“This is an extremely disappointing decision,” said Mark Bhagwandin, of the pro-life charity Life. “The abortion industry has a lot of money behind it and these companies will have the means to run prime time television and radio advertising campaigns. This will trivialise and commercialise the decision to terminate a baby, putting it on the same footing as choosing other products advertised on television. I have no doubt that we will see a rise in abortions as a result of this.”The article notes that there is no guarantee that the abortion businesses will take advantage of the change. There is, after all, a good chance of negative publicity. That's a fair point, but it seems to me that once one abortion business breaks that barrier, they'll all start advertising in order to stay competitive. At the end of the day, it all boils down to money.
The Society for the Protection of Unborn Children (SPUC), the UK's premiere pro-life advocacy group, has expressed concern that the new law will be applied in a discriminatory fashion, so that abortion businesses will be free to advertise but pro-life abortion alternative centers will not. SPUC is urging pro-lifers to contact their members of Parliament. Abortion centers can be blocked from advertising, but only if Jeremy Hunt MP, who is responsible for a media-related statutory regulatory body, is moved to act. Hunt is reportedly pro-life, but is reluctant to act without a clear mandate from the people. Pro-life Brits need to speak up and be heard!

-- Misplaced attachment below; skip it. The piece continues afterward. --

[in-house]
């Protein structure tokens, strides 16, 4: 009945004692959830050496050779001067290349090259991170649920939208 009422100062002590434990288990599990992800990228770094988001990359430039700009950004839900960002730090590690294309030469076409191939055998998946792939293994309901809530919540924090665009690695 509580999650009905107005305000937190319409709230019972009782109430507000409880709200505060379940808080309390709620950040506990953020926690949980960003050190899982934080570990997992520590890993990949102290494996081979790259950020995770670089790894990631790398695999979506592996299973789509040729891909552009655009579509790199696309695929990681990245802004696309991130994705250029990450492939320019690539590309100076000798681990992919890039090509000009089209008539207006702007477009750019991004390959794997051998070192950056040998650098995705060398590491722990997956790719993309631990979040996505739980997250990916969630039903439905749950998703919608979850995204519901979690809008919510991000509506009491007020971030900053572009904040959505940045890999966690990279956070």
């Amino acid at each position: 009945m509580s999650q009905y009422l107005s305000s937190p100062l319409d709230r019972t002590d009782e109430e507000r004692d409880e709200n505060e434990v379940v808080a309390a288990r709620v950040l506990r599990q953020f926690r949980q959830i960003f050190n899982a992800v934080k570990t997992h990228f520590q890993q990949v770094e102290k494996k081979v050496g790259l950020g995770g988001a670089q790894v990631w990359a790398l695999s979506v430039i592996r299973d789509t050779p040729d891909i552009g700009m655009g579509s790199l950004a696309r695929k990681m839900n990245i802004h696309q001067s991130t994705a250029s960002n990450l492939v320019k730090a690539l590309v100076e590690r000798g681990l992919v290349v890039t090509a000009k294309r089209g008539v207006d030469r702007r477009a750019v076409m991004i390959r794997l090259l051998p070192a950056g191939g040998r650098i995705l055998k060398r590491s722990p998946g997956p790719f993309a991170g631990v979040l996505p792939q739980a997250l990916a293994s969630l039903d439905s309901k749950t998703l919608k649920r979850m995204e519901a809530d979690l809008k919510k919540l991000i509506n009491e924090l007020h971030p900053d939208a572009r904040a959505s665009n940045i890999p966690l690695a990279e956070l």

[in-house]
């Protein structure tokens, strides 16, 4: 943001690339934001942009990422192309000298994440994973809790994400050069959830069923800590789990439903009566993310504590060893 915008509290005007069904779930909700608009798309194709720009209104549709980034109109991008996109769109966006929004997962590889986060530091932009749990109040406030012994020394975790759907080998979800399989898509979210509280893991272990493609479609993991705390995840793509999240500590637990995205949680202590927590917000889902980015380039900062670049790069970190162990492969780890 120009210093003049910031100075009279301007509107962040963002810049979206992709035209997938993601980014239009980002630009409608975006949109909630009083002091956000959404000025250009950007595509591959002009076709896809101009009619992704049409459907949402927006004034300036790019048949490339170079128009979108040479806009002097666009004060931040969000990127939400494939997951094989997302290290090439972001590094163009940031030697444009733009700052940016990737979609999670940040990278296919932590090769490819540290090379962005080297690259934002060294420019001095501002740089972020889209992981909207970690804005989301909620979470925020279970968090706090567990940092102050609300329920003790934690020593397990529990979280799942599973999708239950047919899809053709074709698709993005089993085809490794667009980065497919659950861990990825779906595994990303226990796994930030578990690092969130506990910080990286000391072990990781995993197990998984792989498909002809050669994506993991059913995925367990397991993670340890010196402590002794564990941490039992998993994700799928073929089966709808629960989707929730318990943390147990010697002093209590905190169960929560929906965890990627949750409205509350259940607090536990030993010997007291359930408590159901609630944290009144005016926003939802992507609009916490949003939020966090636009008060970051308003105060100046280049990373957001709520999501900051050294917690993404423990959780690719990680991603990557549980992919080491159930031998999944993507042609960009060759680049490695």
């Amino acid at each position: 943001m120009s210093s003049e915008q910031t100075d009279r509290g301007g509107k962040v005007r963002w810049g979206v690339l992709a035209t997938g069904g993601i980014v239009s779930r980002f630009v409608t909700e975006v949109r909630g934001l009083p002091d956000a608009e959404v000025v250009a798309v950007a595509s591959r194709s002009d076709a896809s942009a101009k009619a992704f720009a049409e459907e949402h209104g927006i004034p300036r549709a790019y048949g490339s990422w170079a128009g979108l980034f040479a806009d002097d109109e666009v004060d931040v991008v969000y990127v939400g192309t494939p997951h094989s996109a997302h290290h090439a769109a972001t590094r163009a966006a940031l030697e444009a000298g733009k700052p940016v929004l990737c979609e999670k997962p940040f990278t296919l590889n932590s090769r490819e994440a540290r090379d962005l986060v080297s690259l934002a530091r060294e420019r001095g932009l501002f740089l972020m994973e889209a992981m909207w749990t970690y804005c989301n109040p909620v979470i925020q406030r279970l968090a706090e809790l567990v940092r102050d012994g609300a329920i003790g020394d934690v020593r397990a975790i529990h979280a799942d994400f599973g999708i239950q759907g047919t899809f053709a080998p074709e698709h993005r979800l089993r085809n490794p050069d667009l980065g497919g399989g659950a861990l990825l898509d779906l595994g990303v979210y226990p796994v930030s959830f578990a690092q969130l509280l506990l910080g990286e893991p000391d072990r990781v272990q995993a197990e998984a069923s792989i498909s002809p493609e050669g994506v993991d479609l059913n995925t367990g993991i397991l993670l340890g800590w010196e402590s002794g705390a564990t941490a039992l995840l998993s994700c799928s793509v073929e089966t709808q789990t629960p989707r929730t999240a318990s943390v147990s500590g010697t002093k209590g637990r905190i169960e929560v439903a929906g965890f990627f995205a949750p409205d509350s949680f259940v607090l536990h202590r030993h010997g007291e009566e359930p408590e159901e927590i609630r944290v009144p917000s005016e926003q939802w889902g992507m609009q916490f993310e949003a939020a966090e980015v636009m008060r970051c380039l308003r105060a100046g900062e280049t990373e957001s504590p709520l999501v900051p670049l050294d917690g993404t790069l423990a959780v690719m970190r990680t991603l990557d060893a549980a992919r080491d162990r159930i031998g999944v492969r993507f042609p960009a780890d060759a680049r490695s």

We're very protective of free speech here in the good old U. S. of A., but there are limits. For instance, while tobacco products are legal, television advertisements for them are not. This is because we recognize that tobacco is inherently harmful, and that sellers of tobacco must rely on deception to market their lethal product. It's time for nations on both sides of the pond to come to the same conclusion about abortion.